Allen Lowe and the Constant Sorrow Orchestra

Jazz Combo

Allen Lowe grew up in Massapequa Park, New York in the late 1950s and early 1960s. He started playing saxophone in jazz groups at age 15 and had some of his first jazz experiences, as a teenager, at the legendary Lower East Sideclub Slugs, seeing Ornette Coleman’s band and Charles Mingus, among others. Coming of age at the end of the 1960s he also saw groups like Super Session (Mike Bloomfield, Al Kooper), the Grateful Dead (at their first Central Park concert in 1967), the Mothers of Invention (at Columbia University, 1968). Not to mention Louis Armstrong at Freedomland, circa 1964. When his young band (with guitarist Joel Perry) was booked for a festival in Bedford Stuyvesant circa 1968, they turned out to be one of the opening acts for the comeback appearance of Eubie Blake.


Allen Lowe

Allen Lowe is a saxophonist, composer, mastering engineer and music historian. He was named Artist of the Year in the 2021 Jazz Times Readers’ Poll.

He teaches at Jazz at Lincoln Center (he has taught classes on the blues and on jazz history, and is set to do a sixteen part series later this year called “Blues and the Black Vernacular.”)

He has two new recording projects under his name,  released in the Spring of 2023: In the Dark (3 discs) (featuring Ken Peplowski) and America: The Rough Cut. Both are on ESP DISK.

He has recorded as a leader with David Murray, Doc Cheatham, JD Allen, Marc Ribot, Ken Peploswki, Kalaparusha, Matt Shipp, James Brandon Lewis, Don Byron, Nels Cline, Darius Jones, Julius Hemphill, Roswell Rudd, Lewis Porter, Loren Schoenberg, Ursula Oppens, Randy Sandke, and Lewis Porter. He has performed nationally and internationally, including performances at New York City’s Dizzy’s, the Copenhagen Jazz Festival, Smalls, the Knitting Factory and Sweet Basil. He has released approximately 20 compact discs under his own name.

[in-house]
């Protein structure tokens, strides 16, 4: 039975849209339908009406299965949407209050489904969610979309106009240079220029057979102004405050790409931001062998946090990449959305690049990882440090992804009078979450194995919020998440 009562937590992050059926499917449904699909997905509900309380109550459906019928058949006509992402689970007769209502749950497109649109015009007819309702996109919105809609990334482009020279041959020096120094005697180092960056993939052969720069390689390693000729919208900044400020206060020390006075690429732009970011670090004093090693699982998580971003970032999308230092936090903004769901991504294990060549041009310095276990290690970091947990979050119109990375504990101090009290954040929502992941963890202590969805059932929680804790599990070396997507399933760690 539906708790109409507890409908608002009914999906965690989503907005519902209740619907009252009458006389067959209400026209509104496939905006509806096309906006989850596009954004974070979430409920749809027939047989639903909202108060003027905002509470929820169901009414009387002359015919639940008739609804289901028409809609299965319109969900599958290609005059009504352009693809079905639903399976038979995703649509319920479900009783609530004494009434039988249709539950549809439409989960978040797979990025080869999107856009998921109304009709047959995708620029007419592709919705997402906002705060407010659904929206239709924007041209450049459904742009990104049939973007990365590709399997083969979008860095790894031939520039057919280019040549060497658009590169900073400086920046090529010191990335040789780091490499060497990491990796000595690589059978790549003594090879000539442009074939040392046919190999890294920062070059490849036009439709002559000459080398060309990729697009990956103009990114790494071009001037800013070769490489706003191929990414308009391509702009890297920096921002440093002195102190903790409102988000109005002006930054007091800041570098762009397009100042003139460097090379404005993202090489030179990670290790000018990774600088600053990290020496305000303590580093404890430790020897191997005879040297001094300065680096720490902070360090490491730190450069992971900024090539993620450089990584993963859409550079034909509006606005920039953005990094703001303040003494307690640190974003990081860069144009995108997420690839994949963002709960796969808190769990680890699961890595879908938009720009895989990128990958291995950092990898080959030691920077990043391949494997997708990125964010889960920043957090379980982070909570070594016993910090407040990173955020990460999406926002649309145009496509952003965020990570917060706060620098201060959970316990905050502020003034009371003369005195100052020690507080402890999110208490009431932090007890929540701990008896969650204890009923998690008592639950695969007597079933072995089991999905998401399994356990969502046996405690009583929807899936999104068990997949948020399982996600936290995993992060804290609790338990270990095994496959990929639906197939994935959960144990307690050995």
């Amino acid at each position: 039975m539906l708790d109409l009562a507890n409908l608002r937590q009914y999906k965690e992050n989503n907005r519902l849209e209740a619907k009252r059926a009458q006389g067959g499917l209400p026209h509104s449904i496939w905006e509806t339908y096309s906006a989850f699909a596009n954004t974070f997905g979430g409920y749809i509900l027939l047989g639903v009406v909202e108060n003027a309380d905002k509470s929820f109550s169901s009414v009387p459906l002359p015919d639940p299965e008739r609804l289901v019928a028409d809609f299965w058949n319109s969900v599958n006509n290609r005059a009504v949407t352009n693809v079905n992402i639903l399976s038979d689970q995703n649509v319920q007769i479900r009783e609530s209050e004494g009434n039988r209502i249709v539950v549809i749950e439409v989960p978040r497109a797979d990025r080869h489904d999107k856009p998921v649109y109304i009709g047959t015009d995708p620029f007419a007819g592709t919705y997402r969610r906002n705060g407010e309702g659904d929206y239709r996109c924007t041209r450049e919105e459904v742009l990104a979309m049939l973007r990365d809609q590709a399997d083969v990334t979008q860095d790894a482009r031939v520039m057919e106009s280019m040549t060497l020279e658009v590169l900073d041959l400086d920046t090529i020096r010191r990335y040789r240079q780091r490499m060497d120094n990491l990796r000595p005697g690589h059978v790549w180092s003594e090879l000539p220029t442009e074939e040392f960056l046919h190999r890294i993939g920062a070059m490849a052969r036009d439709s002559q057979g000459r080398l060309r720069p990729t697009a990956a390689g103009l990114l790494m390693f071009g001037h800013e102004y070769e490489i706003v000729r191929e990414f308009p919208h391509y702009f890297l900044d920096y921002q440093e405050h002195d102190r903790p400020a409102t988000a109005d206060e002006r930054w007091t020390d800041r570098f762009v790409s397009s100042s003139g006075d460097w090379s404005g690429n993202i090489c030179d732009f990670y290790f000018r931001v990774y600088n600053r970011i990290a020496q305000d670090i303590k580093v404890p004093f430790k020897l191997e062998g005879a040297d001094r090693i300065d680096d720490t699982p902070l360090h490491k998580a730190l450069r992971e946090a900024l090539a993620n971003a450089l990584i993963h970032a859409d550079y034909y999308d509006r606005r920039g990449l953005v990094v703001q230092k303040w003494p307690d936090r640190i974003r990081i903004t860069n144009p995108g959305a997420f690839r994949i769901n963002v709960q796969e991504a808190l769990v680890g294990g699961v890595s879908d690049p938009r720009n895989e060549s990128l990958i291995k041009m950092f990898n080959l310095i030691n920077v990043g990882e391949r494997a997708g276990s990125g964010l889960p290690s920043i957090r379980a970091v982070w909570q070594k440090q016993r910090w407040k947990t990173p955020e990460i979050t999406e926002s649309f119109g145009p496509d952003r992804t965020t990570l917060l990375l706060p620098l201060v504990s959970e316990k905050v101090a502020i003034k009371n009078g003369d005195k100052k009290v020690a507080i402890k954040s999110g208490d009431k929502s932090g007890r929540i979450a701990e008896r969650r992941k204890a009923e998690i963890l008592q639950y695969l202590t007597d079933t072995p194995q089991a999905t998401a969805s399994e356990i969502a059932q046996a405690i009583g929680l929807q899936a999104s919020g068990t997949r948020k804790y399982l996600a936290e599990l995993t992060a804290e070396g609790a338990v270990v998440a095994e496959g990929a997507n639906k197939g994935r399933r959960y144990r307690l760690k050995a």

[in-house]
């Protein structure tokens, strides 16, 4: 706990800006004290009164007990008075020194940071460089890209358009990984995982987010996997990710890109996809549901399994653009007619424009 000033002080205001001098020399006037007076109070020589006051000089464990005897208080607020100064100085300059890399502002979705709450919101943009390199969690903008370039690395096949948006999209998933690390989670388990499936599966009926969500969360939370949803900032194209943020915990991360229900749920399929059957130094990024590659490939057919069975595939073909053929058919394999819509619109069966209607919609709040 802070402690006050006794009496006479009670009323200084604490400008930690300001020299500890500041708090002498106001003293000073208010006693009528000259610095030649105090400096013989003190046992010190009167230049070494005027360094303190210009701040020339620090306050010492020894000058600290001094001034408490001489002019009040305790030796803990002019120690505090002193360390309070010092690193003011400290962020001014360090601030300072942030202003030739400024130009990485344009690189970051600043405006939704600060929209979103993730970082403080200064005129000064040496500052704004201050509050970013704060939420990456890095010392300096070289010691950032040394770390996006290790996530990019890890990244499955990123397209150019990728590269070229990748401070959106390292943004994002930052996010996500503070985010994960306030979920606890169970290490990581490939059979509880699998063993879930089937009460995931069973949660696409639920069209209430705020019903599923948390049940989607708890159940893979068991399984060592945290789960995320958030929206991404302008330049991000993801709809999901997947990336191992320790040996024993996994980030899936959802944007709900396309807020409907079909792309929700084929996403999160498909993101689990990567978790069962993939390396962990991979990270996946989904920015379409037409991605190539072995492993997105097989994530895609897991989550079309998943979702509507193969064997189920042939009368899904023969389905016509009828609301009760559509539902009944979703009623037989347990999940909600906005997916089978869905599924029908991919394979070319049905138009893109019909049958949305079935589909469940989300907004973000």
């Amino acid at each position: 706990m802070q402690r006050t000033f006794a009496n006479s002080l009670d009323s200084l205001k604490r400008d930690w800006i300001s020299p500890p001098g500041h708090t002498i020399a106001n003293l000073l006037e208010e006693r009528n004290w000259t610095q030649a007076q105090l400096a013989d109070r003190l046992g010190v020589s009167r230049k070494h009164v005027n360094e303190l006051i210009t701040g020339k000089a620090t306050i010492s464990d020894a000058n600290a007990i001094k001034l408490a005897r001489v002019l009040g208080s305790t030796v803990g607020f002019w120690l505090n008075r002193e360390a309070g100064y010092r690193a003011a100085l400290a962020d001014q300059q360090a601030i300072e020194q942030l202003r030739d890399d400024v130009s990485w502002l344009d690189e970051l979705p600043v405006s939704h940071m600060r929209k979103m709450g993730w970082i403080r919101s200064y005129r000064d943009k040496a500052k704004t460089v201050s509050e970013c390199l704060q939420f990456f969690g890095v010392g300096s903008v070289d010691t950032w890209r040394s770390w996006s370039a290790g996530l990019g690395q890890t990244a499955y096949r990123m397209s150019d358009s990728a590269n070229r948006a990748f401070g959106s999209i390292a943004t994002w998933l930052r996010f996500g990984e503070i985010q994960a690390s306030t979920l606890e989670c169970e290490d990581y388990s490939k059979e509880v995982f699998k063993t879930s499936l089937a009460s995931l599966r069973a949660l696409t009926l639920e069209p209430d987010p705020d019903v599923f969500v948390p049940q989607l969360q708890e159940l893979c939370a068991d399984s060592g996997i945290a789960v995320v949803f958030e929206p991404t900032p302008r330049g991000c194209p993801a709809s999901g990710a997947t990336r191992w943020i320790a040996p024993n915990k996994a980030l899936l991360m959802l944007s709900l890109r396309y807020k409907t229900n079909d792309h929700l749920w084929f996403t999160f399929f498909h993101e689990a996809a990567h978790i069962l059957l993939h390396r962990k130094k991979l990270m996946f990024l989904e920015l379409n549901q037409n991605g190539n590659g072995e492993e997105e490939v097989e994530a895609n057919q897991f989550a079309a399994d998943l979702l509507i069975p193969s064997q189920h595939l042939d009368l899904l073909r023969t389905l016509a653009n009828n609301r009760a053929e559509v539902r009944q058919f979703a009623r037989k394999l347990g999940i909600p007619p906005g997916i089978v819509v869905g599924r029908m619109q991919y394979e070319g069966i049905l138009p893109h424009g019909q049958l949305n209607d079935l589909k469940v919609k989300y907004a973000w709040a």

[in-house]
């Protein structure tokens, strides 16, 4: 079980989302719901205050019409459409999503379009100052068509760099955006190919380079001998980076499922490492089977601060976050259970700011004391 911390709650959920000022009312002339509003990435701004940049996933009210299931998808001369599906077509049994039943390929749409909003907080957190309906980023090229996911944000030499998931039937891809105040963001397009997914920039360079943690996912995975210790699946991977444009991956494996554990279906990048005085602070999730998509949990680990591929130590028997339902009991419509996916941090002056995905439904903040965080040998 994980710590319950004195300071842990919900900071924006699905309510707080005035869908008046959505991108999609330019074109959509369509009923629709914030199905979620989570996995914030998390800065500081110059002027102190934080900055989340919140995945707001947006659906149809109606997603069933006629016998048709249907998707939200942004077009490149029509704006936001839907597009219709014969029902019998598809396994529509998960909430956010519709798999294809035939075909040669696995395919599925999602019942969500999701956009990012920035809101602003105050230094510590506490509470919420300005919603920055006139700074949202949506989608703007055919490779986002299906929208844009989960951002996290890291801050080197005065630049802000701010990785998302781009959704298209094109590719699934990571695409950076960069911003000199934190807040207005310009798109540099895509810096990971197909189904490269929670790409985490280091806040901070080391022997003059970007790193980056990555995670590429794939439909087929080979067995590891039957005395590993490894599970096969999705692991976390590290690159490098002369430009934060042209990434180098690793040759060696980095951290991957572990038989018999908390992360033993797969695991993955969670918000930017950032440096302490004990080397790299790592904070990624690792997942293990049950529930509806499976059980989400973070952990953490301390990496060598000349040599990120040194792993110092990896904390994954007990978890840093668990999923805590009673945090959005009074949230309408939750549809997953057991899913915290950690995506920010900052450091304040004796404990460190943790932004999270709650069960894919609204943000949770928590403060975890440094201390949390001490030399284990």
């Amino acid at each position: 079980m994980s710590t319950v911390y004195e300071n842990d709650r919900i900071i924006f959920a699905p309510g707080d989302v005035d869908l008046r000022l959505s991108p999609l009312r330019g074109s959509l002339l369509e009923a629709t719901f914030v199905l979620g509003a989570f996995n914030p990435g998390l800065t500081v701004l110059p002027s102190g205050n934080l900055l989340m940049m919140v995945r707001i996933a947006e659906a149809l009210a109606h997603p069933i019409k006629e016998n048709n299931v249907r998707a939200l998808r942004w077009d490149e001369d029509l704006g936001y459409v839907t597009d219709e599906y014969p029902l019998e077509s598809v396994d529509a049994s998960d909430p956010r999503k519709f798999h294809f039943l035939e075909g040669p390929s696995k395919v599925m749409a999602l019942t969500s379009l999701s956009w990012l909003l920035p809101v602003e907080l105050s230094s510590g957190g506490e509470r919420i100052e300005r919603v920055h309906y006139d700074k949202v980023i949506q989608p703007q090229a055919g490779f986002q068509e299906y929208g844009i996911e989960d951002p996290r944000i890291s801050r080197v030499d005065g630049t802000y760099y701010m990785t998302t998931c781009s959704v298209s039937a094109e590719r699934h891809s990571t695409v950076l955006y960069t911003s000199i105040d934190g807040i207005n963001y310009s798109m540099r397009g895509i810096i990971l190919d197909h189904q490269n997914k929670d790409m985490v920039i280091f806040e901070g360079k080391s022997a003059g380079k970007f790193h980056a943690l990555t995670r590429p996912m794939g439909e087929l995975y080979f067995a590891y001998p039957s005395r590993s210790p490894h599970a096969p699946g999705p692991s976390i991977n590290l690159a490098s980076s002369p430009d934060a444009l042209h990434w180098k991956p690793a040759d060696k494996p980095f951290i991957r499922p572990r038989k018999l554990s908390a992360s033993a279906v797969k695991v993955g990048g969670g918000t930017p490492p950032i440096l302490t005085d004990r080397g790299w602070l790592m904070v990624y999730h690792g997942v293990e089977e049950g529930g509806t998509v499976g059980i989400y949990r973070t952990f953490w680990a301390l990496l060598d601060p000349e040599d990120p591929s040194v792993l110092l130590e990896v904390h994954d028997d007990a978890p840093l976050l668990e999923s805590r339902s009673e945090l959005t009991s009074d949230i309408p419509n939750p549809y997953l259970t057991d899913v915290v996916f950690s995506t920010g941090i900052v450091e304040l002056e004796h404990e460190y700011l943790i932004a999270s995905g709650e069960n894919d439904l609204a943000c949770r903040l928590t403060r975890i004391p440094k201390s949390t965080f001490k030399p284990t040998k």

There are entries about him in the New Grove Dictionary of Jazz and The Penguin Guide to Jazz on Compact Disc. There is a chapter on him in the book Bebop and Nothingness, by Francis Davis (Schirmer Books: 1996).

His book, Turn Me Loose White Man: How to Listen to American Music 1900-1960 has been called “unprecedented” by Eric Lott, and was written up in the Wall Street Journal. Gene Seymour named this book as one of the top cultural events of 2021. The book was also nominated for the Ralph Gleason Award.

Blues historian Frank Scott has called him “a Harry Smith for the 21st century,” Greil Marcus has remarked that “Allen Lowe is the most dedicated and ambitious musical anthologist America has ever prodoced.” Matt Glaser has described Lowe was the “autodidact genius of American music,” and jazz historian Larry Gushee remarked “Allen Lowe has reinvented free jazz.” Kalaparusha said “Allen Lowe is a great composer.” Anthony Braxton has said “Allen Lowe is the tradition and is one of the few musicians who is doing anything new.”

He has a new book of his writings on jazz and his experiences with cancer, scheduled for 2023 release.

He has had five of his books published: Really The Blues? A Blues Chronicle 1893-1959; God Didn’t Like It: Electric Hillbillies, Singing Preachers, and the Beginning of Rock and Roll, 1950- 1970; That Devilin’ Tune: A Jazz History, 1900-1950; and Turn Me Loose White Man, or: Appropriating Culture: How to to Listen to American Music, 1900-1960.

An 8 CD set of his compositional jazz work and his saxophone playing going back to the 1980s was issued by ESP Disk. It is called Jews & Roots: Disconnected Works, 1980-2018.

Sponsors & Partners